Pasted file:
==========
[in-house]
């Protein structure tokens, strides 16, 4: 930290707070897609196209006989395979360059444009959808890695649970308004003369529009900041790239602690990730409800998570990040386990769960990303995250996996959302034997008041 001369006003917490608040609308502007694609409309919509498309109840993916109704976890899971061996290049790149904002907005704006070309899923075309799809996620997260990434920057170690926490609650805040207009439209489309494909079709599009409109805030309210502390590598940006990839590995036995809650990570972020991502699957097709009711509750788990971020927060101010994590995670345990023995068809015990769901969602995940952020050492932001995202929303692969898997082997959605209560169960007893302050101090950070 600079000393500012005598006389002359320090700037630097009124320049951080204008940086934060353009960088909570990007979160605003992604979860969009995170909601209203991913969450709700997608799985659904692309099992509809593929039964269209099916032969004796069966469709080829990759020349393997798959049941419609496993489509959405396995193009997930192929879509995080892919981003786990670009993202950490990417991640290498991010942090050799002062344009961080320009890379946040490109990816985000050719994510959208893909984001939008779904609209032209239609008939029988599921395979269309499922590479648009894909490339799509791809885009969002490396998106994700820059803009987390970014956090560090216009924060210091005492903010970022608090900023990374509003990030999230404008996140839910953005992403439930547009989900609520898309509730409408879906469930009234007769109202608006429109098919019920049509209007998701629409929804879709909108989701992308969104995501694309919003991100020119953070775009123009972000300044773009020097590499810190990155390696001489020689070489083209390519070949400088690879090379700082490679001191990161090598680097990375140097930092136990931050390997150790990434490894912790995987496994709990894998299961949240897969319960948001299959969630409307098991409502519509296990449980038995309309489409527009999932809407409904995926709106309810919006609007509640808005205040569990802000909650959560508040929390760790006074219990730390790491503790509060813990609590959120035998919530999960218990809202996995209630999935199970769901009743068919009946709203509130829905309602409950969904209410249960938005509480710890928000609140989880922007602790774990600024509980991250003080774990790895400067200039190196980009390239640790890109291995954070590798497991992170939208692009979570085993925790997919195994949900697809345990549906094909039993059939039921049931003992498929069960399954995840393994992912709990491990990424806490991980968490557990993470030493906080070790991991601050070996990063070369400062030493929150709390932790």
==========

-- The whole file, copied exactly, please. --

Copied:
[in-house]
């Protein structure tokens, strides 16, 4: 930290707070897609196209006989395979360059444009959808890695649970308004003369529009900041790239602690990730409800998570990040386990769960990303995250996996959302034997008041 001369006003917490608040609308502007694609409309919509498309109840993916109704976890899971061996290049790149904002907005704006070309899923075309799809996620997260990434920057170690926490609650805040207009439209489309494909079709599009409109805030309210502390590598940006990839590995036995809650990570972020991502699957097709009711509750788990971020927060101010994590995670345990023995068809015990769901969602995940952020050492932001995202929303692969898997082997959605209560169960007893302050101090950070 600079000393500012005598006389002359320090700037630097009124320049951080204008940086934060353009960088909570990007979160605003992604979860969009995170909601209203991913969450709700997608799985659904692309099992509809593929039964269209099916032969004796069966469709080829990759020349393997798959049941419609496993489509959405396995193009997930192929879509995080892919981003786990670009993202950490990417991640290498991010942090050799002062344009961080320009890379946040490109990816985000050719994510959208893909984001939008779904609209032209239609008939029988599921395979269309499922590479648009894909490339799509791809885009969002490396998106994700820059803009987390970014956090560090216009924060210091005492903010970022608090900023990374509003990030999230404008996140839910953005992403439930547009989900609520898309509730409408879906469930009234007769109202608006429109098919019920049509209007998701629409929804879709909108989701992308969104995501694309919003991100020119953070775009123009972000300044773009020097590499810190990155390696001489020689070489083209390519070949400088690879090379700082490679001191990161090598680097990375140097930092136990931050390997150790990434490894912790995987496994709990894998299961949240897969319960948001299959969630409307098991409502519509296990449980038995309309489409527009999932809407409904995926709106309810919006609007509640808005205040569990802000909650959560508040929390760790006074219990730390790491503790509060813990609590959120035998919530999960218990809202996995209630999935199970769901009743068919009946709203509130829905309602409950969904209410249960938005509480710890928000609140989880922007602790774990600024509980991250003080774990790895400067200039190196980009390239640790890109291995954070590798497991992170939208692009979570085993925790997919195994949900697809345990549906094909039993059939039921049931003992498929069960399954995840393994992912709990491990990424806490991980968490557990993470030493906080070790991991601050070996990063070369400062030493929150709390932790």